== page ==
where, for two complex functions of the frequency A(f) and B(f), <A(f),B(f−δf)> designates the inner product
f
_{i }designating the point of rank i of the frequency transform; and selecting the frequency deviation Δf as being that of the frequencies δf which cancels out the quantity F(δf) for which the cost function
is minimal, ∥.∥ being the norm associated with said inner product.
3. Method according to
4. Method according to
5. Method according to
6. Method according to
7. Method according to
_{c }estimation step by maximising a correlation between the second baseband signal and the consecutive occurrences of the first pattern, L_{c }being the number of samples of the first pattern, and a modulo L_{c }ambiguity removing step, supplying a time synchronisation at the resolution of the samples by maximising a correlation between the second baseband signal and the second pattern.8. Method according to
9. Method according to
_{est }representing a time difference, in number of samples, of the second baseband signal with respect to said time segment of the first baseband signal, and refining the first time synchronisation by adding to the whole number n_{est }the quantity: where λ is the normalisation factor:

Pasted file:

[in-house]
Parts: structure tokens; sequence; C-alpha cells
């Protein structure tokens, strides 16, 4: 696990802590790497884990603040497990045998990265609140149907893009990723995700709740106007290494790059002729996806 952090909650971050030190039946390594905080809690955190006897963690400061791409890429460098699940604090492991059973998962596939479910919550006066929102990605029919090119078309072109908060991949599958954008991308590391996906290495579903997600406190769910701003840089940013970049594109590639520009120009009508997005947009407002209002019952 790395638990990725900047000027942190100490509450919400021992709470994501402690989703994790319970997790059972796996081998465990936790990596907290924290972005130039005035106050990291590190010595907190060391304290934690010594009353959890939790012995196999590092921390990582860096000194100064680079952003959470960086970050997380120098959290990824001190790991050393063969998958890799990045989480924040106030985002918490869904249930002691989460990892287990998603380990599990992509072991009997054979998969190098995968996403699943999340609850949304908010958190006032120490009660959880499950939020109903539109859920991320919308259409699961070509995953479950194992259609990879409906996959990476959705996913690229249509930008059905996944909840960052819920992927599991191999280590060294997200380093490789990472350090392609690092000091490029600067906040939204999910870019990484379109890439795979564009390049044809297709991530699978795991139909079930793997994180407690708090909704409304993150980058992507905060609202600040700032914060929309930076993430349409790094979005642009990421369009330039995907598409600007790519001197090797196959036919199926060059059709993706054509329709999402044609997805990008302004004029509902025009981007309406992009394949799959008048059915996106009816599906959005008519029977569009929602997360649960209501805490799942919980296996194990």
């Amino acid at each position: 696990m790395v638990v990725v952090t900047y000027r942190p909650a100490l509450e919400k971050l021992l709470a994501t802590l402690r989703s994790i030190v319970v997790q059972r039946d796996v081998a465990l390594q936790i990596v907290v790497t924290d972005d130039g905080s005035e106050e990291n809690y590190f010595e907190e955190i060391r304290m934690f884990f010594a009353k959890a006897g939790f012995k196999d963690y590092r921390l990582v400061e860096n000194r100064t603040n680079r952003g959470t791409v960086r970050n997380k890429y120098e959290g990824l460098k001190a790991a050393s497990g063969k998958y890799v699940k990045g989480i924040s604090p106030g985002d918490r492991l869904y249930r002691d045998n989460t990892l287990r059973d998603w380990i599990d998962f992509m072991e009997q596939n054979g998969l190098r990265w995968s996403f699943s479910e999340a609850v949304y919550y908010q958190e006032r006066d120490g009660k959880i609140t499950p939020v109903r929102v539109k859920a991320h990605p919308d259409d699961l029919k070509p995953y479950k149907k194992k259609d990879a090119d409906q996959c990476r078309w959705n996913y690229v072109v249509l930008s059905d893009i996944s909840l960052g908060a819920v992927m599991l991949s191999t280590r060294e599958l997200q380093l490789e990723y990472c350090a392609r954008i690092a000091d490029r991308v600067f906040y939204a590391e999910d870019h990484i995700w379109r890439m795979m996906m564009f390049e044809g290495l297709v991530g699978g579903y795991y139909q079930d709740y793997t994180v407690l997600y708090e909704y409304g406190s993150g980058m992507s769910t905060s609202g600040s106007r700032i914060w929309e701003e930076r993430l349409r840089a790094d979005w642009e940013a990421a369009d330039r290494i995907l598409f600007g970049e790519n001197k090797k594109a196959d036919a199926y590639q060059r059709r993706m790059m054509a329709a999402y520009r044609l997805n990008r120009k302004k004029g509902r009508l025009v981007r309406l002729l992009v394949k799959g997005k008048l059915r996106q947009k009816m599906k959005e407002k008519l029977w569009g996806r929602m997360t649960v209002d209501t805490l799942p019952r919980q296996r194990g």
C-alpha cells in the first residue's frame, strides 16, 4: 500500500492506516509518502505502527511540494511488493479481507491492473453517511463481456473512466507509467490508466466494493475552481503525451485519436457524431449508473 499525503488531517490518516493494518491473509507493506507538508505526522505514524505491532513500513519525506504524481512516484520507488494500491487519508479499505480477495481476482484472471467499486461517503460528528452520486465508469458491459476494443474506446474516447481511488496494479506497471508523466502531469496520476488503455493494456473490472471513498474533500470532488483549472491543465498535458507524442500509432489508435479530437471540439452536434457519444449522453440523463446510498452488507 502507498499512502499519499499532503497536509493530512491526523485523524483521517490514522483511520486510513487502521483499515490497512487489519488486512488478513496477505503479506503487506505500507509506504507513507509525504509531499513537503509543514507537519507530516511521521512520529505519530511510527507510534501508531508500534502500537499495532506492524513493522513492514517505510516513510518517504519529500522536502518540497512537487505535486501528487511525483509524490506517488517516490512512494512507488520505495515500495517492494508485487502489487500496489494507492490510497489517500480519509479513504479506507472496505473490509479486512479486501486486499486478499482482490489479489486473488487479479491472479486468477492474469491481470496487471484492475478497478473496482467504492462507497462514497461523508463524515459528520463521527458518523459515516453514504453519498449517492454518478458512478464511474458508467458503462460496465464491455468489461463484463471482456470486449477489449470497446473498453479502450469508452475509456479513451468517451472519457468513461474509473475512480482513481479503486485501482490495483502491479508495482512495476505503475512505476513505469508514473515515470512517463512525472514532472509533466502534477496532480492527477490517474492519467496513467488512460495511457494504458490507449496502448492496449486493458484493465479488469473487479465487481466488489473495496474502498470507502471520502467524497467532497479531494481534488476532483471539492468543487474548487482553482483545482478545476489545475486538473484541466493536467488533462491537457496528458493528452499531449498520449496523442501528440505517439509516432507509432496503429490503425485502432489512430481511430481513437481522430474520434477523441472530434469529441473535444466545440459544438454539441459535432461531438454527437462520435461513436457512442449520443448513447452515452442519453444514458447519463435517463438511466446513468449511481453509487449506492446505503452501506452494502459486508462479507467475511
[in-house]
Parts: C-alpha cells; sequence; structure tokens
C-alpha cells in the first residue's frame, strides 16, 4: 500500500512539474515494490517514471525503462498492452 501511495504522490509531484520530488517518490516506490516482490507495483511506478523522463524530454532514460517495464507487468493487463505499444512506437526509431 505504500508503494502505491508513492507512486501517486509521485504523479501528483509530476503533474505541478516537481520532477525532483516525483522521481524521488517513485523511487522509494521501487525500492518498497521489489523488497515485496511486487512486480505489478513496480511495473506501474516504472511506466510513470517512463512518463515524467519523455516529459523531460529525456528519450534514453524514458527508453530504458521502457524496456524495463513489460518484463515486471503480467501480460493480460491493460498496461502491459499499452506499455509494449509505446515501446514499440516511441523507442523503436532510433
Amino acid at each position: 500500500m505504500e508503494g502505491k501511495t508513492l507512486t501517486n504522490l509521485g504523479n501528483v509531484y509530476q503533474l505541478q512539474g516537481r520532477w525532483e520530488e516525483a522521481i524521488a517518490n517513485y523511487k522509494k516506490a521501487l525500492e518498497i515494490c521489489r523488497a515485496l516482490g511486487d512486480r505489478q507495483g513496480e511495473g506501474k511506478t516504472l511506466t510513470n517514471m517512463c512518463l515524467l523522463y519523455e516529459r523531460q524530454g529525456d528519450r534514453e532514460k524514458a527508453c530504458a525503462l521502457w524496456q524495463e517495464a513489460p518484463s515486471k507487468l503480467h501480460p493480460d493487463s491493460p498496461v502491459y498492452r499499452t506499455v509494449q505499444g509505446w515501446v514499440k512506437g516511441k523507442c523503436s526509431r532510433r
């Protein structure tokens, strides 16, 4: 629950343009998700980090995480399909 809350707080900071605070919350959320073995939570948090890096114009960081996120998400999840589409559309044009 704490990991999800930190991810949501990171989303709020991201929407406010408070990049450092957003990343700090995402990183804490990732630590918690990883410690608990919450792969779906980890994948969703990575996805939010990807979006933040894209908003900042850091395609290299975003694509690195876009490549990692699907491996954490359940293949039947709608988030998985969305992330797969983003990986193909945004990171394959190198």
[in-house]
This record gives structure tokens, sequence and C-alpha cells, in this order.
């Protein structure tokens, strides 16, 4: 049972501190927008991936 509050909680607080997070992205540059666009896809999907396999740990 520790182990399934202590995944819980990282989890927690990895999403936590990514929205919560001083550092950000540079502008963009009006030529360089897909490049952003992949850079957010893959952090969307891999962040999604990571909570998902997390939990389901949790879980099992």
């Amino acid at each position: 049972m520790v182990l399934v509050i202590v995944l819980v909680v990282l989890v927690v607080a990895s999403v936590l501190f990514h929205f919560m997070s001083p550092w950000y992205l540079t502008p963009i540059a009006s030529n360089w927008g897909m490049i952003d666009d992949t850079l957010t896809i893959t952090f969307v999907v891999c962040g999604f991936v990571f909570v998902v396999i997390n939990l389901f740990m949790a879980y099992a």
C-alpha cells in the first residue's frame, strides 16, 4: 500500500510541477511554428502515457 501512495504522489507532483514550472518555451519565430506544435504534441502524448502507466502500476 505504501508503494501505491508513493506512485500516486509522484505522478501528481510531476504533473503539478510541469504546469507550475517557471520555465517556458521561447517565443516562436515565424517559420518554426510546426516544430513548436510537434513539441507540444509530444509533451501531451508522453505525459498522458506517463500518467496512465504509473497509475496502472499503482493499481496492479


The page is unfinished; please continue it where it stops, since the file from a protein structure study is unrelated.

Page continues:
N
_{c }is the number of consecutive occurrences of the first pattern, L_{Sc }is the number of samples of the repetitive sequence formed by the consecutive occurrences of the first pattern in said time segment of the first baseband signal, r_{n} _{ est }+q.L_{ c } _{+k }is the sample of rank n_{est}+q.L_{c}+k of the second baseband signal, x_{k} ^{c }is the sample of rank k of said repetitive sequence, and dx_{k} ^{c }is the samples of rank k of a sequence formed by the time derivative of said repetitive sequence. 10. Method according to
11. A synchronisation device for a communication receiver, comprising means for evaluating a deviation between a modulation frequency, combined with a first baseband signal to form a signal transmitted on a propagation channel and a frequency used by the receiver to form a second baseband signal from a signal received on the propagation channel, and means for adjusting the frequency used by the receiver according to the evaluated deviation,